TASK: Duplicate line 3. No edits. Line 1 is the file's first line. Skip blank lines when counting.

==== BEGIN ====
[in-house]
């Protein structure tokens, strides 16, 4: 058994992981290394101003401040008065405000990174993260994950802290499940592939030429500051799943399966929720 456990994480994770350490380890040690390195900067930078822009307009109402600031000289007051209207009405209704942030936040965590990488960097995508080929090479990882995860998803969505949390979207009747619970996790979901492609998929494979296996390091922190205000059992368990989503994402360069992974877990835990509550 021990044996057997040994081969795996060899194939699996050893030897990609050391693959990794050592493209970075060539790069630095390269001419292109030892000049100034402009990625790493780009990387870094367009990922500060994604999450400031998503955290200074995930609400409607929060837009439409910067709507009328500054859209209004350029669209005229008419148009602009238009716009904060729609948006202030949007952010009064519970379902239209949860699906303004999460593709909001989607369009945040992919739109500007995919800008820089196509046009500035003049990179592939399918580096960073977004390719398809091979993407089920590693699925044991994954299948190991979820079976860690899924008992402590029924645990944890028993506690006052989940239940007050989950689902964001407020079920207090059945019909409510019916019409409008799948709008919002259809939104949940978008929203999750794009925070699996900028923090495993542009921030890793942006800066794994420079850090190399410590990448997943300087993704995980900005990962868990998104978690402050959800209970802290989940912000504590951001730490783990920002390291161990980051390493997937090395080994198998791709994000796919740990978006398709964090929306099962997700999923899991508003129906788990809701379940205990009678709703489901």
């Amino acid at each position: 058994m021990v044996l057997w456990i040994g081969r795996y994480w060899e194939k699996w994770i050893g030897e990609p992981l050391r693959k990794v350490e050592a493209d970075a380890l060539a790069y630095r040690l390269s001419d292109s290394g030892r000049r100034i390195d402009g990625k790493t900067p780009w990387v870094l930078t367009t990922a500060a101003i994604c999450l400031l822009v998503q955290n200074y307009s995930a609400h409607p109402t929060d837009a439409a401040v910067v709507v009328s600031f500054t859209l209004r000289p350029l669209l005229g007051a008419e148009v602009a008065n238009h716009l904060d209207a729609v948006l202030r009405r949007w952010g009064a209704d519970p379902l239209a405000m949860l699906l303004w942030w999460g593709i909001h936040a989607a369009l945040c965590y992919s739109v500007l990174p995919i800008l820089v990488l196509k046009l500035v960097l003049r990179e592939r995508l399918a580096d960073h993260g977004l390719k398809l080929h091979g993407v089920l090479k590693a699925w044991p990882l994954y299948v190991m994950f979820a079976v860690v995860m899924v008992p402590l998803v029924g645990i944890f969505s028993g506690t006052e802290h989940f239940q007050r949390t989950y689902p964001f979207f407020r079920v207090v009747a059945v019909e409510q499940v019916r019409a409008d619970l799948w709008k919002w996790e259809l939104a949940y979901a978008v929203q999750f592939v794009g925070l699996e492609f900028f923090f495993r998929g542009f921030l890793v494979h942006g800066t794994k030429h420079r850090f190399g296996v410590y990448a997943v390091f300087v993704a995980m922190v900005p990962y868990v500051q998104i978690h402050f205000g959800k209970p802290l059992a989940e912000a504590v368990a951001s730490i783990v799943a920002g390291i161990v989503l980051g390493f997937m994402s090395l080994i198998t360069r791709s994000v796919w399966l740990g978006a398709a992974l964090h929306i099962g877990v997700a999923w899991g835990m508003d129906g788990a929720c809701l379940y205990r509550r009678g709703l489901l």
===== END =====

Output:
């Amino acid at each position: 058994m021990v044996l057997w456990i040994g081969r795996y994480w060899e194939k699996w994770i050893g030897e990609p992981l050391r693959k990794v350490e050592a493209d970075a380890l060539a790069y630095r040690l390269s001419d292109s290394g030892r000049r100034i390195d402009g990625k790493t900067p780009w990387v870094l930078t367009t990922a500060a101003i994604c999450l400031l822009v998503q955290n200074y307009s995930a609400h409607p109402t929060d837009a439409a401040v910067v709507v009328s600031f500054t859209l209004r000289p350029l669209l005229g007051a008419e148009v602009a008065n238009h716009l904060d209207a729609v948006l202030r009405r949007w952010g009064a209704d519970p379902l239209a405000m949860l699906l303004w942030w999460g593709i909001h936040a989607a369009l945040c965590y992919s739109v500007l990174p995919i800008l820089v990488l196509k046009l500035v960097l003049r990179e592939r995508l399918a580096d960073h993260g977004l390719k398809l080929h091979g993407v089920l090479k590693a699925w044991p990882l994954y299948v190991m994950f979820a079976v860690v995860m899924v008992p402590l998803v029924g645990i944890f969505s028993g506690t006052e802290h989940f239940q007050r949390t989950y689902p964001f979207f407020r079920v207090v009747a059945v019909e409510q499940v019916r019409a409008d619970l799948w709008k919002w996790e259809l939104a949940y979901a978008v929203q999750f592939v794009g925070l699996e492609f900028f923090f495993r998929g542009f921030l890793v494979h942006g800066t794994k030429h420079r850090f190399g296996v410590y990448a997943v390091f300087v993704a995980m922190v900005p990962y868990v500051q998104i978690h402050f205000g959800k209970p802290l059992a989940e912000a504590v368990a951001s730490i783990v799943a920002g390291i161990v989503l980051g390493f997937m994402s090395l080994i198998t360069r791709s994000v796919w399966l740990g978006a398709a992974l964090h929306i099962g877990v997700a999923w899991g835990m508003d129906g788990a929720c809701l379940y205990r509550r009678g709703l489901l």